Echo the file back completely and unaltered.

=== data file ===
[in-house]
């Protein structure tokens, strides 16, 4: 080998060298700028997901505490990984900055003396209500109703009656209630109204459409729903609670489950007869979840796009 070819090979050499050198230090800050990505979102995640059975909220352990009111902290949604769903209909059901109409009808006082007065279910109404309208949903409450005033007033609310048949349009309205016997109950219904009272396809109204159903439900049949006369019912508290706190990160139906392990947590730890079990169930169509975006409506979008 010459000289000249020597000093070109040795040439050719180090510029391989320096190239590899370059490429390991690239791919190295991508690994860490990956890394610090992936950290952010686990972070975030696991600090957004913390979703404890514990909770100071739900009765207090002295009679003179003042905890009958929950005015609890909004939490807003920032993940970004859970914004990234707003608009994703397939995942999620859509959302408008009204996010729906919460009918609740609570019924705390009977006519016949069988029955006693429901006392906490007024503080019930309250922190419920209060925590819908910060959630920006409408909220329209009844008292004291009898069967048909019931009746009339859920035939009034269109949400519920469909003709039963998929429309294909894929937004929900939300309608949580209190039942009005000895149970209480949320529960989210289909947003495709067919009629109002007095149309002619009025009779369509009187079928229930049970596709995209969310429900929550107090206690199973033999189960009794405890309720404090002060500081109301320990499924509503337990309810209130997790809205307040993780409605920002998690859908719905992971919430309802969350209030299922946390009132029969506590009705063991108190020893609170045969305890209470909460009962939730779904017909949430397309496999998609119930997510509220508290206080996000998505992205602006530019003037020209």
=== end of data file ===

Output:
[in-house]
């Protein structure tokens, strides 16, 4: 080998060298700028997901505490990984900055003396209500109703009656209630109204459409729903609670489950007869979840796009 070819090979050499050198230090800050990505979102995640059975909220352990009111902290949604769903209909059901109409009808006082007065279910109404309208949903409450005033007033609310048949349009309205016997109950219904009272396809109204159903439900049949006369019912508290706190990160139906392990947590730890079990169930169509975006409506979008 010459000289000249020597000093070109040795040439050719180090510029391989320096190239590899370059490429390991690239791919190295991508690994860490990956890394610090992936950290952010686990972070975030696991600090957004913390979703404890514990909770100071739900009765207090002295009679003179003042905890009958929950005015609890909004939490807003920032993940970004859970914004990234707003608009994703397939995942999620859509959302408008009204996010729906919460009918609740609570019924705390009977006519016949069988029955006693429901006392906490007024503080019930309250922190419920209060925590819908910060959630920006409408909220329209009844008292004291009898069967048909019931009746009339859920035939009034269109949400519920469909003709039963998929429309294909894929937004929900939300309608949580209190039942009005000895149970209480949320529960989210289909947003495709067919009629109002007095149309002619009025009779369509009187079928229930049970596709995209969310429900929550107090206690199973033999189960009794405890309720404090002060500081109301320990499924509503337990309810209130997790809205307040993780409605920002998690859908719905992971919430309802969350209030299922946390009132029969506590009705063991108190020893609170045969305890209470909460009962939730779904017909949430397309496999998609119930997510509220508290206080996000998505992205602006530019003037020209």